Nurse Practitioners Building Their Profession
Posted on Tuesday, June 14th, 2016
Follow Me: Nurse practitioners Rhonda Mose (standing
left) and Pat Owens are sharing their clinical knowledge
as preceptors to student nurse practitioners LaDonna
Culp and Jennifer Hicks (seated) in the clinic of
Mercy Health/Love County Hospital.
Patricia Owens, family nurse practitioner, is popular with patients in the clinic of Mercy Health/Love County Hospital.
But she may be an even bigger champion to registered nurses studying to become nurse practitioners.
For 20 years, Owens has volunteered as a clinical “preceptor.” Nearly every semester, she welcomes one to three graduate-level nurses to observe and engage in her practice.
Those student practitioners say the “hands-on” experience in the clinic that is offered by Owens and nurse practitioner Rhonda Mose (who was mentored by Owens, among others) is exceptional.
“They’re so welcoming here, you forget you’re a student. The whole office makes you feel part of the team. Some other places, you might be doing more observing than doing, or you might be fearful of making an error, but here, you’re the one doing the examination and diagnosis and treatment plan, and then they talk you through it and show you where you’re right or wrong,” said LaDonna Culp.
There is plenty of room for comparison, as the students may spend time in four or five different medical clinics in Oklahoma and Texas completing the 600 hours of experience needed to graduate as nurse practitioners.
The students must find their own preceptors for needed rotations in family practice, adult-geriatrics, pediatrics, neonatal, and women’s health or psychiatric/mental health.
Culp says her recent rotation through family practice with Owens has redirected her thinking about a future career.
“Before coming here, I didn’t see family practice in my future. In 23 years as a nurse, I had only emergency room, hospital, and medical/surgical experience. But my 80 hours of practicum with Pat, watching her with her patients, has caused me to believe I can make my most impact in family practice. She showed me how you can piece together the whole picture of the patient to help them obtain optimum health,” Culp said.
Owens says an attraction of mentoring is learning from her students. “I learn from teaching. I learn from the questions they ask. Many of them come here as seasoned nurses and knowing so much. They help me in my practice, because by the end of their practicum, they have advanced from student to peer.”
Mose signed on as a preceptor shortly after joining the clinic as a beginning adult-geriatrics nurse practitioner in 2014.
“Finding a mentor can be difficult, but so many mentors have been influential in my career that I want to give back and do what I can to sustain the profession and welcome others,” she said. “You’re also a better practitioner when you get into coach mode. Students help me stay on my toes and keep my knowledge freshened.”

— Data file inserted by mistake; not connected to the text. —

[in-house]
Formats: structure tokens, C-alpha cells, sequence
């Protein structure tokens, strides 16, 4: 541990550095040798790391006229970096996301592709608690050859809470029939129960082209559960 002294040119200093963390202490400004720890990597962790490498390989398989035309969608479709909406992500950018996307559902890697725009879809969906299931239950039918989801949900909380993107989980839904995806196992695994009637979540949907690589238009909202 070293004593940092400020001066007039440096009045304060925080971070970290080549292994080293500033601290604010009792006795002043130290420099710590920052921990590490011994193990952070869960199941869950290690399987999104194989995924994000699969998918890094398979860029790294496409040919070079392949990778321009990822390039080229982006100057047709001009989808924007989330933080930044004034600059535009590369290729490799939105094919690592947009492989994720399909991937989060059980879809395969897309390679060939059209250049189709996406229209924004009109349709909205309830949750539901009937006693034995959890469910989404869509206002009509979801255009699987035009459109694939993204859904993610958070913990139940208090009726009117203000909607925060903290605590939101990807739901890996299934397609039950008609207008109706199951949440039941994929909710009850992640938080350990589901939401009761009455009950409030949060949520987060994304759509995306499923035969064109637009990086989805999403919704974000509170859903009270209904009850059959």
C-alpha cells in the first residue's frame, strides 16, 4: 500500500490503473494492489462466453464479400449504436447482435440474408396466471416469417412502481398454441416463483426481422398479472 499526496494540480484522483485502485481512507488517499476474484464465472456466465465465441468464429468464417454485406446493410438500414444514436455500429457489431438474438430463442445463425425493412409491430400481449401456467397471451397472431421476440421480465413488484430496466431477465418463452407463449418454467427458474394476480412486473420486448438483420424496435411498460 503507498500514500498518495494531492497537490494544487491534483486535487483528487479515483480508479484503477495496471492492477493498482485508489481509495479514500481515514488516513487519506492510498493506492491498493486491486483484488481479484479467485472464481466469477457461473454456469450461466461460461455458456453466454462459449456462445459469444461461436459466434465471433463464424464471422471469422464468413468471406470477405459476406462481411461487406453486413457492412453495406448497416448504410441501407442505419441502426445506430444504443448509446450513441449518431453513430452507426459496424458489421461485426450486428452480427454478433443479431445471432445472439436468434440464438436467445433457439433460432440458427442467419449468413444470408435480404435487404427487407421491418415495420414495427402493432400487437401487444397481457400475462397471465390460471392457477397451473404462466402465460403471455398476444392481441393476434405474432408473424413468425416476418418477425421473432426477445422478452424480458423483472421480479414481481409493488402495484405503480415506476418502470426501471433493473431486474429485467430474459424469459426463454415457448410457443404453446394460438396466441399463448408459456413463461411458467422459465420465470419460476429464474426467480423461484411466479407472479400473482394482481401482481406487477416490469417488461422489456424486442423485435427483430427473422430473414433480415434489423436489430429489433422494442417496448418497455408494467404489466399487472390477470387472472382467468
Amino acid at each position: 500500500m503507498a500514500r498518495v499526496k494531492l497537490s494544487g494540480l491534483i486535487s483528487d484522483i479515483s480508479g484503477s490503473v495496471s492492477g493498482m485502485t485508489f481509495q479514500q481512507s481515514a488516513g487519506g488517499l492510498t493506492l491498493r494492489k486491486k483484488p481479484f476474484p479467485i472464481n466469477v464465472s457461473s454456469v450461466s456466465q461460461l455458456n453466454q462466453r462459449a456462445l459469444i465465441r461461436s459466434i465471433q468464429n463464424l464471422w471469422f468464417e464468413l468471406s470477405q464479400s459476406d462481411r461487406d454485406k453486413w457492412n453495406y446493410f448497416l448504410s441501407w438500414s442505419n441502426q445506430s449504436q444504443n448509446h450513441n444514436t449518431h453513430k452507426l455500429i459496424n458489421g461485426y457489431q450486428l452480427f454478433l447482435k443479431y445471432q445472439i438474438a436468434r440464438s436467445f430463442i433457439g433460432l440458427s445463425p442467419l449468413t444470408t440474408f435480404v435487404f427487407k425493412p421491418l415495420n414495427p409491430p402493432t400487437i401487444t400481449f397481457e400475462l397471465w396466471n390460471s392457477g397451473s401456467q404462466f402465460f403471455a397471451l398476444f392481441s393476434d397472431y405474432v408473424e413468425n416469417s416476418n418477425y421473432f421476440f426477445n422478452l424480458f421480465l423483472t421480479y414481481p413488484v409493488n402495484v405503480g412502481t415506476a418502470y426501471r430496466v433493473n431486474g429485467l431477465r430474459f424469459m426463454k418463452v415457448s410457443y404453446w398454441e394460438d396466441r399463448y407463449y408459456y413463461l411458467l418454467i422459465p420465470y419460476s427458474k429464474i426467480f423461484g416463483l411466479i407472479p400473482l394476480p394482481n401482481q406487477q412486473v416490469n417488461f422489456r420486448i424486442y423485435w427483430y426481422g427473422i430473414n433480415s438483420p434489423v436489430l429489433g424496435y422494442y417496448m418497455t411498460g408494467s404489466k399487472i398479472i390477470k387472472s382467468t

Besides Culp, local area nurses Lorie Anderson, Melissa Hallum, and Jennifer Hicks are being mentored in the Marietta clinic on their way to graduating from their respective universities as nurse practitioners.
Most carry a heavy load of 25-30 hours per week of studying and practicums on top of their work as fulltime registered nurses.
Culp is director of nursing at Mercy Hospital, Tishomingo.
Anderson is a traveling nurse who works various shifts in intensive care units at Mercy Hospital, Ardmore, and other hospitals in Oklahoma and Texas.
Hallum started her career at Mercy Health/Love County and more recently has been a supervising hospital nurse in Ardmore and Madill.
Hicks is a pharmacy nurse at Mercy Health/Love County.
It is the drive to do more that prompts many nurses to pursue a path from registered nurse to nurse practitioner. Nurse practitioners have greater autonomy.
Like physician assistants, they are given generous privileges of practice and can diagnose illness, manage treatments, and prescribe medications.
But nurse practitioners also bring the habits and traditions of nursing to their practices.
“We spent so much time bedside as nurses, urging on progress and dealing with the large and small issues of patient care, that we continue to call upon those nursing assessment skills when we become practitioners,” Mose said.
Owens opened a practice in the clinic in 1995 and has been a preceptor to student nurse practitioners since 1996. She earned her master’s degree and certification as an advanced practice registered nurse (APRN) from the University of Texas-Arlington in 1994.
Prior to the clinic, she spent 18 years as a registered nurse in the hospital, rising to director in 1990. From 1979-1981 she served on the ambulance as an emergency medical technician.
Owens capped her lengthy education in nursing in 2007 with a post-master’s certification in nursing education from the OU College of Nursing. At graduation, she won recognition for both academic achievement and professional service.
“Pat’s a wonderful educator,” said Anderson, who wound up 11 weeks with Owens’ practice in May.
“Family practice is not like the acute care in the ICU where you solve a problem and pass the patient on. Pat taught me to care about the patient’s life. She makes sure I understand and the patient understands the rationale for their treatment plan. She is a great encourager.”